One in three?

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This BBC headline reads “Cambridge cycling: one in three journeys is on a bike.” But is that true? If you actually live and work in Cambridge, and compare the numbers of motor vehicles and cyclists on the roads, or the numbers of car and bicycle parking spaces, that figure does not seem right. Certainly there’s a lot of cycling—more than in any other city on the UK—but one in three journeys does not seem credible.

So what’s going on with that headline? Well, if you listen to the segment, you’ll hear that the reporter (Adam Fleming) actually says, “The stats here are amazing. One in three people commute to work by bike. More than half the population cycles at least once a week.” So the headline has dropped a crucial qualifier: one in three people commute to work by bike in the story has become one in three journeys is on a bike in the headline. But is even the qualified statement correct? And where does this statistic come from anyway?

The statistic comes from the 2011 Census, where people were asked:

How do you usually travel to work?
Tick one box only
Tick the box for the longest part, by distance, of your usual journey to work

The answers appear in table QS701EW:

Usual method of travel to work Percentage of residents
Work mainly at or from home 3.9
Underground, metro, light rail, tram 0.1
Train 3.0
Bus, minibus or coach 3.9
Taxi 0.2
Motorcycle, scooter or moped 0.5
Driving a car or van 19.1
Passenger in a car or van 1.7
Bicycle 18.1
On foot 9.6
Other method of travel to work 0.3
Not in employment 39.5

You can see that 18.1% of Cambridge residents said they usually cycled to work; if we consider only the subset of residents who commute, then we can say that 32% of residents who commute said they usually did so by bicycle.

But this figure still doesn’t justify the BBC’s claim that “one in three people commute to work by bike”. The reason is that Cambridge residents who commute are not the same as commuters in Cambridge. Cambridge is in a bit of an unusual situation compared to many other Census output areas, in that its boundaries are tightly drawn around the city. Large numbers of people commute into the city from South Cambridgeshire, and very few do so by bicycle. This excellent visualization from The Guardian shows how the high levels of cycling are confined to a narrow region around Cambridge:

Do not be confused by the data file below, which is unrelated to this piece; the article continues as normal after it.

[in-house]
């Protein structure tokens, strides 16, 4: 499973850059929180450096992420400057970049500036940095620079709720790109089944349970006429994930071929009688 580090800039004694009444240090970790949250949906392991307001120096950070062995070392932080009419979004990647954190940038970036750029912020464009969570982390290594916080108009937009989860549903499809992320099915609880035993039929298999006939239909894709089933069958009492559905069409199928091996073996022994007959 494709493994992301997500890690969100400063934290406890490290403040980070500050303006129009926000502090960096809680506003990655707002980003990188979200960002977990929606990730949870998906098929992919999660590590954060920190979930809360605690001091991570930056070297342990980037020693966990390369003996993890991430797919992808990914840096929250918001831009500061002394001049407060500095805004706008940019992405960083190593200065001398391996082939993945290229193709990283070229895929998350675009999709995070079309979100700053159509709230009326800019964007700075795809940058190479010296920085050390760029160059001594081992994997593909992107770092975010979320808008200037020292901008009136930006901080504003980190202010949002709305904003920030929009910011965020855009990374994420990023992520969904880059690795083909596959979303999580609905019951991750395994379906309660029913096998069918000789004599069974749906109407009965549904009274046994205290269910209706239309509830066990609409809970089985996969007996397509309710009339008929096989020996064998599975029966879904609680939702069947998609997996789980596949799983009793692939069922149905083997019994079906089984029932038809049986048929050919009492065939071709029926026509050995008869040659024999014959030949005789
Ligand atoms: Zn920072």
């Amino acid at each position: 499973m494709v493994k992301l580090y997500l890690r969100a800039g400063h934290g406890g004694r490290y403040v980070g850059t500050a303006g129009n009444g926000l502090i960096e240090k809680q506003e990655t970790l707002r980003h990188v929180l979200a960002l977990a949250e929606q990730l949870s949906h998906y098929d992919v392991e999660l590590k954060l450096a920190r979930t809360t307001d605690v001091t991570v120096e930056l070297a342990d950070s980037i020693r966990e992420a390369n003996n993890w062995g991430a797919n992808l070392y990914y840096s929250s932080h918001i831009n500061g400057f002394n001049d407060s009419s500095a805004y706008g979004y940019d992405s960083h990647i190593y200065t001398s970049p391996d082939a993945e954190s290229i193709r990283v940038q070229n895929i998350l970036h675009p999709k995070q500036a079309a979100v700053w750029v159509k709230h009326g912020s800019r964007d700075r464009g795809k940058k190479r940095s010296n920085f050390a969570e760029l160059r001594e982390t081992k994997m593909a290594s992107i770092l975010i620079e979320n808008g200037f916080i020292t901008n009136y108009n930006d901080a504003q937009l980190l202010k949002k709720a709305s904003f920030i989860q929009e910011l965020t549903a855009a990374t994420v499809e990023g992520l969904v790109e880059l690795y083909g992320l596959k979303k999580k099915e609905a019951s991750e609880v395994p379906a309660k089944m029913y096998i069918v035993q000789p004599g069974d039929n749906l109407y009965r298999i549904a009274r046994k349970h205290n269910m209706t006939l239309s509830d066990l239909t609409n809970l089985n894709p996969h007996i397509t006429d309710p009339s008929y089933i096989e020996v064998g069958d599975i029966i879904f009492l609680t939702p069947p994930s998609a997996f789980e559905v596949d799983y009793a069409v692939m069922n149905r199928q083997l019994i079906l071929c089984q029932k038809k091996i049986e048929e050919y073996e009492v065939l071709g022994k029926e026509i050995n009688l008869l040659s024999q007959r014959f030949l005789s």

The Census records peoples’ work addresses in order to produce ‘daytime population’ statistics. Unfortunately, these statistics don’t seem to have been published yet. However, we can look back at the 2001 Census,1 where the figures were not very different. This table combines figures from Method of Travel to Work - Daytime Population, 2001 (UV37) and Method of Travel to Work - Resident Population, 2001 (UV39):

Percentage of commuters
Usual method of travel to work daytimeresident
Underground, metro, light rail or tram 0.1 0.2
Train 2.4 3.4
Bus, minibus or coach 7.5 5.7
Taxi or minicab 0.2 0.3
Driving a car or van 55.5 41.0
Passenger in a car or van 5.1 4.1
Motorcycle, scooter or moped 1.5 1.4
Bicycle 18.1 28.3
On foot 9.3 15.3
Other 0.3 0.4

Based on these figures, I think a reasonable estimate would be that about one in five people who commute to work in Cambridge usually do so by bicycle. The proportion of journeys would of course be even smaller.

Why does this matter? Well, I understand the impetus to spin numbers to tell a favourable story, and I understand how quoting half-remembered statistics leads to the dropping of crucial qualifications. But nonetheless:

  1. Misinforming people is unethical, even for a good cause.

  2. When we’re caught with our thumbs on the scales like this we are going to look bad.

  3. We encourage complacency whereby people with power to dictate transport policies say, “Cambridge achieved a high cycling rate with crappy infrastructure; so why bother with good infrastructure?”

It’s important not to be fooled by our own propaganda. If we’re going to campaign based on evidence then the evidence had better be good.


  1.  Thanks to Rachel Aldred for pointing this out.